Noise as a mechanism of anomalous face processing among persons with Schizophrenia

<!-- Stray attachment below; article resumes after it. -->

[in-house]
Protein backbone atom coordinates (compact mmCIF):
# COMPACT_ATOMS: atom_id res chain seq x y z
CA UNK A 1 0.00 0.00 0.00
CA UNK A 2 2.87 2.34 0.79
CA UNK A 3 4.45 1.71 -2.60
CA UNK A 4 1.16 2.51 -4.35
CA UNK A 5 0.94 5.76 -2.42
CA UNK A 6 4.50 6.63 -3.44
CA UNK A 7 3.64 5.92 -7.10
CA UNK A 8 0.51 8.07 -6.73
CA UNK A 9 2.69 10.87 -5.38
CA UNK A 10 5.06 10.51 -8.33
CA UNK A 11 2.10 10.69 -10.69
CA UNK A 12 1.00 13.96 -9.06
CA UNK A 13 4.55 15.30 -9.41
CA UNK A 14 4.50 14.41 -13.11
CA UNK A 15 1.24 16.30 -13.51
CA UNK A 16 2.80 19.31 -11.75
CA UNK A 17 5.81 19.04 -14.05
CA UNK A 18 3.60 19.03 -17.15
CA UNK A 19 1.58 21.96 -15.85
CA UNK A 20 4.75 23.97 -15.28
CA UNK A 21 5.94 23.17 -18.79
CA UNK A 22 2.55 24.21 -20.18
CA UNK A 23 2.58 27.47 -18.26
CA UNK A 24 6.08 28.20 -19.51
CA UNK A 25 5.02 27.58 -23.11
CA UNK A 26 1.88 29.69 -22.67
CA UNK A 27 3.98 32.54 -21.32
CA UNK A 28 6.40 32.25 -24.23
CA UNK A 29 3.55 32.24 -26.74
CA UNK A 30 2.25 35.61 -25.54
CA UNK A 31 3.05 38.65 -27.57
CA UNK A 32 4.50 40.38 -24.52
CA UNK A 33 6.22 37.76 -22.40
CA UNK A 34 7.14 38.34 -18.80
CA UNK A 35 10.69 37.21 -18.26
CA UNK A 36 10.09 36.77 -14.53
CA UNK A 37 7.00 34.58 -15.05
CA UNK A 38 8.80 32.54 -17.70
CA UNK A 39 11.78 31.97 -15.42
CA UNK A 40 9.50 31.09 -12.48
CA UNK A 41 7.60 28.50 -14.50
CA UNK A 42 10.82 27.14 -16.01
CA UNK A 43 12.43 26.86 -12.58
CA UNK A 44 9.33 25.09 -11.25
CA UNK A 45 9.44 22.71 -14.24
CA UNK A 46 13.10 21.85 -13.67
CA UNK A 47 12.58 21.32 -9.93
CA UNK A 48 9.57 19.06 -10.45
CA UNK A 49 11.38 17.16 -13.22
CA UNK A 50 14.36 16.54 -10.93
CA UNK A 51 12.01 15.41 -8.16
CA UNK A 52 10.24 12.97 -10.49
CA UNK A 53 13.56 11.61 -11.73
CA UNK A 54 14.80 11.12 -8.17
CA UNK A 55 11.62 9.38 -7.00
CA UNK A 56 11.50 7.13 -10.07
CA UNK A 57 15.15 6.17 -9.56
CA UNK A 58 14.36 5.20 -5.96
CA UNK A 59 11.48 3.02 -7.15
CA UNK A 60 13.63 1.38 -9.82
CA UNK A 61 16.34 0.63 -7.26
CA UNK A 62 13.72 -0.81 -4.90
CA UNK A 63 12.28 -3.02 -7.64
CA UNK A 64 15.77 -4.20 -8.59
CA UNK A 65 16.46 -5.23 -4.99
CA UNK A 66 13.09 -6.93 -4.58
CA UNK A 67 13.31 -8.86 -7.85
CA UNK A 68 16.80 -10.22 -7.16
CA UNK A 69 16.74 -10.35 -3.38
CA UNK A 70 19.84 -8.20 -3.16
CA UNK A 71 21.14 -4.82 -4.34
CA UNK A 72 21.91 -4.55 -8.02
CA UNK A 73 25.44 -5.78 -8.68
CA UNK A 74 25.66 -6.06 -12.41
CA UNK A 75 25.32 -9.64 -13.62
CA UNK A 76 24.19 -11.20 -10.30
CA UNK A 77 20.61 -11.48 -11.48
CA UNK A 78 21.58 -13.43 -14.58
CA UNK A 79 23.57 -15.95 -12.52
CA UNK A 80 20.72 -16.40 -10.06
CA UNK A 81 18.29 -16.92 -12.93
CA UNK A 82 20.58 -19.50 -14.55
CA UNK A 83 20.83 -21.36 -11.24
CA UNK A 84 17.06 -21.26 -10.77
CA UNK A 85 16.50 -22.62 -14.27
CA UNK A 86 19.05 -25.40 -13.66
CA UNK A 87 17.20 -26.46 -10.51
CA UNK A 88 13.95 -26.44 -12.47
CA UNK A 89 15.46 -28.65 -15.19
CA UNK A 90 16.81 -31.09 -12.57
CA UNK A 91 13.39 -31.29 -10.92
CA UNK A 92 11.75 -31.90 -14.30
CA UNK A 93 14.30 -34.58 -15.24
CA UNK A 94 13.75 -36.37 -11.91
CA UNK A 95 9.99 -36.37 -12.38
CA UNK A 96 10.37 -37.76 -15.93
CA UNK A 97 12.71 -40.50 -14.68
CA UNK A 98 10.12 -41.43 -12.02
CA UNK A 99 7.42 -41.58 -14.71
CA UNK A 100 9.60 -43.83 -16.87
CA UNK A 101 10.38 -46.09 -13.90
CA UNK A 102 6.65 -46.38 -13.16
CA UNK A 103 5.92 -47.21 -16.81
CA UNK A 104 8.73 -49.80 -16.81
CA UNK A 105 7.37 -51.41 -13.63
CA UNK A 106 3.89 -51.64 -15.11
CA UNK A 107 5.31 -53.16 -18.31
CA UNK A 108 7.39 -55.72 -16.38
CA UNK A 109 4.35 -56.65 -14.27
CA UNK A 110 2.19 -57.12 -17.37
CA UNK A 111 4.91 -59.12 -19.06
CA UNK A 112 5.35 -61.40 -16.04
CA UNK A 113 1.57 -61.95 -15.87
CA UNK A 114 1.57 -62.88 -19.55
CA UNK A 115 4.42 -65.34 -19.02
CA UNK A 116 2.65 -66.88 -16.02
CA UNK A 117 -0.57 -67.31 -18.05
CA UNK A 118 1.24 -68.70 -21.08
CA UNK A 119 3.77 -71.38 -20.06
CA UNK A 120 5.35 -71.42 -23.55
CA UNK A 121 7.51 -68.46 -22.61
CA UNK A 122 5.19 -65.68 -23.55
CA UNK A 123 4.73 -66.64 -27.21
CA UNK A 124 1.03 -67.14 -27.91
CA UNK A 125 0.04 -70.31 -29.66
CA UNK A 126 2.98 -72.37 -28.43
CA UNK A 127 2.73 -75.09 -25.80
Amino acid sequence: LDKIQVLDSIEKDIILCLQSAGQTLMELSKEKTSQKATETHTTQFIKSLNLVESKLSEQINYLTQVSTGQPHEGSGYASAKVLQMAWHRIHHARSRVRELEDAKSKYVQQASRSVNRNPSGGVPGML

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There is substantial evidence that people with Schizophrenia (SCZ) have altered visual perception and cognition, including impaired face processing. However, the mechanism(s) underlying this observation are not yet known. Eye movement studies have found that people with SCZ do not direct their gaze to the most informative regions of the face (e.g., the eyes). This suggests that SCZ patients may be less able to extract the most relevant face information and therefore have decreased calculation efficiency. In addition, research with non-face stimuli indicates that SCZ is associated with increased levels of internal noise. Importantly, both calculation efficiency and internal noise have been shown to underpin face perception among healthy observers. Therefore, the current study applies noise masking to upright and inverted faces to determine if face processing deficits among those with SCZ are the result of changes in calculation efficiency, internal noise, or both. Consistent with previous results, SCZ participants exhibited higher contrast thresholds in order to identify masked target faces. However, higher thresholds were associated with increases in internal noise but unrelated to changes in calculation efficiency. These results suggest that SCZ-related face processing deficits are the result of a decreased noise-to-signal ratio. The source of increased processing noise among these patients is unclear, but may emanate from abnormal neural dynamics.
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